Enabling Act Vs Reichstag Fire

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The Enabling Act and Reichstag Fire were both important to Hitler as they were both factors that helped Hitler to gain power. It can be argued that the Enabling Act is the more important factor to Hitler as it was a law passed on the 23rd of March 1933 which allowed Hitler to make his own laws without the approval of the Reichstag. Although, it can also be argued the Reichstag Fire is the more important factor as it was an incident on the 27th February 1933. It was when the Reichstag building burnt down and the incident was blamed on someone from the communist party. Arguably, the Enabling Act was the more important factor to Hitler in helping him consolidate power. In the 1920s the Nazis wanted power and had tried to seize it in a very undemocratic…show more content…
Also, in the 1920s there was a great depression in Germany that put many Germans face to face with unemployment and poverty. The Nazis took advantage of this situation and promised solutions to these problems to the people of Germany; this made them more popular after 1929 as they were slowly gaining votes in the Reichstag. By November 1932 they became the largest party with 37.4% of the vote although they still did not have a majority of the votes in the Reichstag; this meant that the Nazis still couldn’t come into power. The Reichstag Fire was important to Hitler because it allowed Hitler the ability to reduce his opposition in the Reichstag by eliminating their main competitor, the Communist party. The fire was blamed on a member of the Communist party called Marines Van Der Lubbe; this led to the…show more content…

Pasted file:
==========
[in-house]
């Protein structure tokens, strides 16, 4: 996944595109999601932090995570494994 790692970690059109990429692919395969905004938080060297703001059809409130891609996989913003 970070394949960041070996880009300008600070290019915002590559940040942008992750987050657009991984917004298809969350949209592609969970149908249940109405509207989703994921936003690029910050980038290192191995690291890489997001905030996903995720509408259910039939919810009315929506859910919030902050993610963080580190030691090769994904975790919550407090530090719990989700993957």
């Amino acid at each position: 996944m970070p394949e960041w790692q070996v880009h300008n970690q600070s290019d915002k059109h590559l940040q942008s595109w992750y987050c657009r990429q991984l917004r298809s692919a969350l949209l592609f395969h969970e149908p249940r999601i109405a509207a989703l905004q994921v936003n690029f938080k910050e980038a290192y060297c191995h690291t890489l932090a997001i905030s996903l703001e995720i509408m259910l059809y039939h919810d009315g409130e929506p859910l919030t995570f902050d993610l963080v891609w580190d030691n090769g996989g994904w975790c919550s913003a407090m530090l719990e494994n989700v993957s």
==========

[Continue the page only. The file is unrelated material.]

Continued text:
The Enabling Act meant the destruction of all other political parties. This is supported by Source F because it explains how Hitler used the Enabling Law to consolidate power in Germany. For example from it I can infer that the political parties had no choice but to resign because Hitler created a Law “Against the Establishment of Parties,“ meaning that it was illegal to create a party, therefore no party can oppose Hitler. Also source H is useful because it shows how the Nazis used the Enabling Act to destroy their opposition; the Communists and the Social Democrats were under arrest which is proof that they couldn’t resist Hitler after the Enabling Act as in jail the parties couldn’t use any methods such as propaganda or a public
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